District 51 survey shows support for some cost-cutting measures

Preliminary results of an online School District 51 survey show support for a four-day school week and a shorter school year.

Community members, students, parents and School District 51 employees were invited to take the survey between Jan. 22 and Feb. 10.

Of the 2,097 people that completed the survey, 69 percent supported shortening the school year, 72 percent supported increasing activity fees, and 73 percent were OK with having students travel less frequently to the Front Range for sports and other activities.

Another 69 percent supported a four-day school week and 66 percent agreed with charging parents to have their children ride the school bus. Eliminating bus routes for middle school students got the worst reception of all the budget cutting proposals, with 73 percent of respondents not in favor of the possibility.

The survey listed a variety of changes that could be made to save money in the 2010-11 school year and asked participants to say if they agreed, strongly agreed, disagreed or strongly disagreed with each suggestion. The survey was prompted by the expectation of an $8 million to $12 million shortfall in funding from the state for District 51 next school year.

Superintendent Steve Schultz said the list was not a complete one, nor were all of the suggestions things the school district plans to do.

“When we gave this survey, the intent was to (have responses) help us guide decision making,” Schultz said.

Schultz added some measures, like a four-day school week, would take some time to plan out and would be more likely to be enacted after the 2010-11 school year.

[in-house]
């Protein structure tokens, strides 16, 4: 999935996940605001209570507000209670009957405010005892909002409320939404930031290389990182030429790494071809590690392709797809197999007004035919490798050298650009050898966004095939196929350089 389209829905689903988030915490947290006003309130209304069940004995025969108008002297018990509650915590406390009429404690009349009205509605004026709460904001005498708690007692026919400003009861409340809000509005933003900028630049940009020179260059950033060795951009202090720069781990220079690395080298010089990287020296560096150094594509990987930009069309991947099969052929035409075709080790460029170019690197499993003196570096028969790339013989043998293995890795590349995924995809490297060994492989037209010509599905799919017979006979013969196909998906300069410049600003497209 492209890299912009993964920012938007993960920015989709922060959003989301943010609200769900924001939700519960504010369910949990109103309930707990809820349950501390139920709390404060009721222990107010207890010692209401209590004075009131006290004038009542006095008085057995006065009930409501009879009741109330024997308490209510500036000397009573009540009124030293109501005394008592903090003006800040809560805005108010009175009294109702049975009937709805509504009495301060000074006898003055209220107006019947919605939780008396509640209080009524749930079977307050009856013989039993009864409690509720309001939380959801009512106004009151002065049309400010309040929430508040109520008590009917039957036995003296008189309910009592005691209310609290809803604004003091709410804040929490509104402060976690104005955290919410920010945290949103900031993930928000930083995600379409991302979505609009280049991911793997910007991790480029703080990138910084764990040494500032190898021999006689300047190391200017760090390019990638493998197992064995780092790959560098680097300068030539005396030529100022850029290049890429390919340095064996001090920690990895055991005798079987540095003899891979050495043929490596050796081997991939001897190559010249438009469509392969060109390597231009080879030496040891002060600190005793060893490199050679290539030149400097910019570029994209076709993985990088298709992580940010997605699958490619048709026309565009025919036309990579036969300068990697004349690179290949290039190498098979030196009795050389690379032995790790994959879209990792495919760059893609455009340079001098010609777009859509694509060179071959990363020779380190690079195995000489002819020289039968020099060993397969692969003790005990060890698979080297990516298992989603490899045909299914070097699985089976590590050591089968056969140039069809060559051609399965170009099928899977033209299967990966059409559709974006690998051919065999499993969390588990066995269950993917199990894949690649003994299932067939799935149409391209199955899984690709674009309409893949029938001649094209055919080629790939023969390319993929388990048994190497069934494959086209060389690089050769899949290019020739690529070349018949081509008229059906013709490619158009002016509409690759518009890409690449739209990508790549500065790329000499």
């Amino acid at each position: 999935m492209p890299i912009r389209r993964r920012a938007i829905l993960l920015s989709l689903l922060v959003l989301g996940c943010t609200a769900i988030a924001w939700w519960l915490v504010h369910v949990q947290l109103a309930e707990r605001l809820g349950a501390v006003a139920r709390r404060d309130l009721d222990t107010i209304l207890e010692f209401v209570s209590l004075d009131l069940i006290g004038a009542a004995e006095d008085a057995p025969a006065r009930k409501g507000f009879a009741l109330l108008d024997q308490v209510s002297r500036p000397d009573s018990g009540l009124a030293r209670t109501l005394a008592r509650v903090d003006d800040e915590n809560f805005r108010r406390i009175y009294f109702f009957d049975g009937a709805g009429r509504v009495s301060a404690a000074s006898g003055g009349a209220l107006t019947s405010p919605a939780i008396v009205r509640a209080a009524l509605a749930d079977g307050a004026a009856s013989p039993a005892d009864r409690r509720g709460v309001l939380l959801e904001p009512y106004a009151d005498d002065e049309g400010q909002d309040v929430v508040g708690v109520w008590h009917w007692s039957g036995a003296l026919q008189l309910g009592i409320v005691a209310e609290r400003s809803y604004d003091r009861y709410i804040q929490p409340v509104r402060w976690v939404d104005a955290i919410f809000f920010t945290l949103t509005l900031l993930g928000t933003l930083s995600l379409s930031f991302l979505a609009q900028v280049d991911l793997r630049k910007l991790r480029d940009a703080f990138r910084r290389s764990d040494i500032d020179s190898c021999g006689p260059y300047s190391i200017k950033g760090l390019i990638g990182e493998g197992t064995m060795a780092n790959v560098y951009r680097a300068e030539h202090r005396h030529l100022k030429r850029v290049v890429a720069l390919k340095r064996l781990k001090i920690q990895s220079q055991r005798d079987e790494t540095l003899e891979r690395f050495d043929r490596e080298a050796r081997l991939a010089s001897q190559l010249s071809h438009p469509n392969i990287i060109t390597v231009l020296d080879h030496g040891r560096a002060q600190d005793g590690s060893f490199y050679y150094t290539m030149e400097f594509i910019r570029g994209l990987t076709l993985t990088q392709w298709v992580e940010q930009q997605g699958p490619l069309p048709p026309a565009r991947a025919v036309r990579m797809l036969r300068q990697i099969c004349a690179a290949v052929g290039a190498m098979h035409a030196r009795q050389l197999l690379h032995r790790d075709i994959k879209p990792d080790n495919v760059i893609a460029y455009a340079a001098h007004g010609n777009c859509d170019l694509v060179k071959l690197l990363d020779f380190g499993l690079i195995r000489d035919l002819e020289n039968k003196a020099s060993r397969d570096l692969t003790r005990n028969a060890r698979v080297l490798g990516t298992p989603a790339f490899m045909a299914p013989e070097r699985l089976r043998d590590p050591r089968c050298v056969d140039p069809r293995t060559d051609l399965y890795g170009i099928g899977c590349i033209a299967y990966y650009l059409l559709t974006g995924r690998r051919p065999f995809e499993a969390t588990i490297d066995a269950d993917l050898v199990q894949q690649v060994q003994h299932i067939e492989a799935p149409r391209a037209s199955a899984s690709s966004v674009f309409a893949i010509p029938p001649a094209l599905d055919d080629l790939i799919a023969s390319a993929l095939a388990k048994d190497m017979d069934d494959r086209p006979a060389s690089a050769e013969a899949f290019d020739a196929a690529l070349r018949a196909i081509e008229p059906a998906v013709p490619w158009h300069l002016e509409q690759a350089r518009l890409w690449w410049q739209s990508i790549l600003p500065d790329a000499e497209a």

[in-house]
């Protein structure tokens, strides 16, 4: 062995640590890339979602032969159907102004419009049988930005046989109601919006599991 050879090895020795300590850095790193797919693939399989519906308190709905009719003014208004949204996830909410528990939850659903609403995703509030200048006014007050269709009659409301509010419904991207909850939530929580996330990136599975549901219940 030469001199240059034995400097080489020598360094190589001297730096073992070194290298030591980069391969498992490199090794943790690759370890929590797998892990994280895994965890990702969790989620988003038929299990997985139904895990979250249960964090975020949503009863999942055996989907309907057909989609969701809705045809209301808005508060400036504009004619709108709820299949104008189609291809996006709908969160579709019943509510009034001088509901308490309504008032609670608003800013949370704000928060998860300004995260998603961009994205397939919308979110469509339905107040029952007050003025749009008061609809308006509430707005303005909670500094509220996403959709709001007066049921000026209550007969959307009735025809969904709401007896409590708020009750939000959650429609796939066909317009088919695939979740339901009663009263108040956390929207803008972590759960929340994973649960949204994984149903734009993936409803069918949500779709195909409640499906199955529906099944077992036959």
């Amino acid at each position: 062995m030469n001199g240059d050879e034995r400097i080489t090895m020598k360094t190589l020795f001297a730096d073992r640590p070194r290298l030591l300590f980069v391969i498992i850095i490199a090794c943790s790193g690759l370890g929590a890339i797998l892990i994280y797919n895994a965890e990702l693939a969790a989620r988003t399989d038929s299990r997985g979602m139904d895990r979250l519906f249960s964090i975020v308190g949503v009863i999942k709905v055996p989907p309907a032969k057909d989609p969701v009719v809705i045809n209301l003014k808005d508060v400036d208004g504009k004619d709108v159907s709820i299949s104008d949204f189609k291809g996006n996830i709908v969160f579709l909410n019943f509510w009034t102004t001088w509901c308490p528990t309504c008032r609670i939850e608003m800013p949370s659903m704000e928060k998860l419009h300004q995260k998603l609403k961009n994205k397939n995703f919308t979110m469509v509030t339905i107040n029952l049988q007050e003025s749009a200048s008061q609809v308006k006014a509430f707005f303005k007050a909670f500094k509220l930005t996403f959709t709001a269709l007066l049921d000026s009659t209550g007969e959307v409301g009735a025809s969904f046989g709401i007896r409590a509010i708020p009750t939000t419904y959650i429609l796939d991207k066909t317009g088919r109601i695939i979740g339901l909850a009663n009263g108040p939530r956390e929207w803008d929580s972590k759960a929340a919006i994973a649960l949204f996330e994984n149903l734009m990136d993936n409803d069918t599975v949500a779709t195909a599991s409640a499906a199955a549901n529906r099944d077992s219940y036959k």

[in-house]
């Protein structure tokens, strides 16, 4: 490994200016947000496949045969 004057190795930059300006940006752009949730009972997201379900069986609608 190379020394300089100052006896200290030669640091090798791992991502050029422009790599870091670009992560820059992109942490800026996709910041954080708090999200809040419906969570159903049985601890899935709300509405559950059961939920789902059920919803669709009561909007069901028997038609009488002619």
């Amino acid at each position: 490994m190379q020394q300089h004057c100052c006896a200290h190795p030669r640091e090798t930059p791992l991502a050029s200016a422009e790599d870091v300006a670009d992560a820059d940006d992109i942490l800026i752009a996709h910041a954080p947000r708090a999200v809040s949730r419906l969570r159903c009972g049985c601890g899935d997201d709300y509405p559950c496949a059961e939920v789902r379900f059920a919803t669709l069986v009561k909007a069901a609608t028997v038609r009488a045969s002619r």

The current school year has not been without its own budget woes. In order to help cover for a state recision of about $550,000 that had been placed in the 2009-10 District 51 budget, school board members voted Tuesday night to have the current school year end May 26. One day of school costs the district about as much as the recision, which legislators made in late January. At the same time, legislators also rescinded $2.7 million from the school district, but that recision was expected. Therefore, the district did not place the amount in its 2009-10 budget.

Originally, the school year was supposed to end May 27, with the last two days of school being added on to the usual number of school days offered in the district. The extra two days were added at the request of teachers.

Teacher representative group Mesa Valley Education Association agreed to drop the second day, but the district said it still didn’t have money to pay for the remaining extra day, so MVEA leaders agreed this month to cancel a teacher inservice day on Feb. 15, make it a holiday, and use the savings to pay teachers for May 26.


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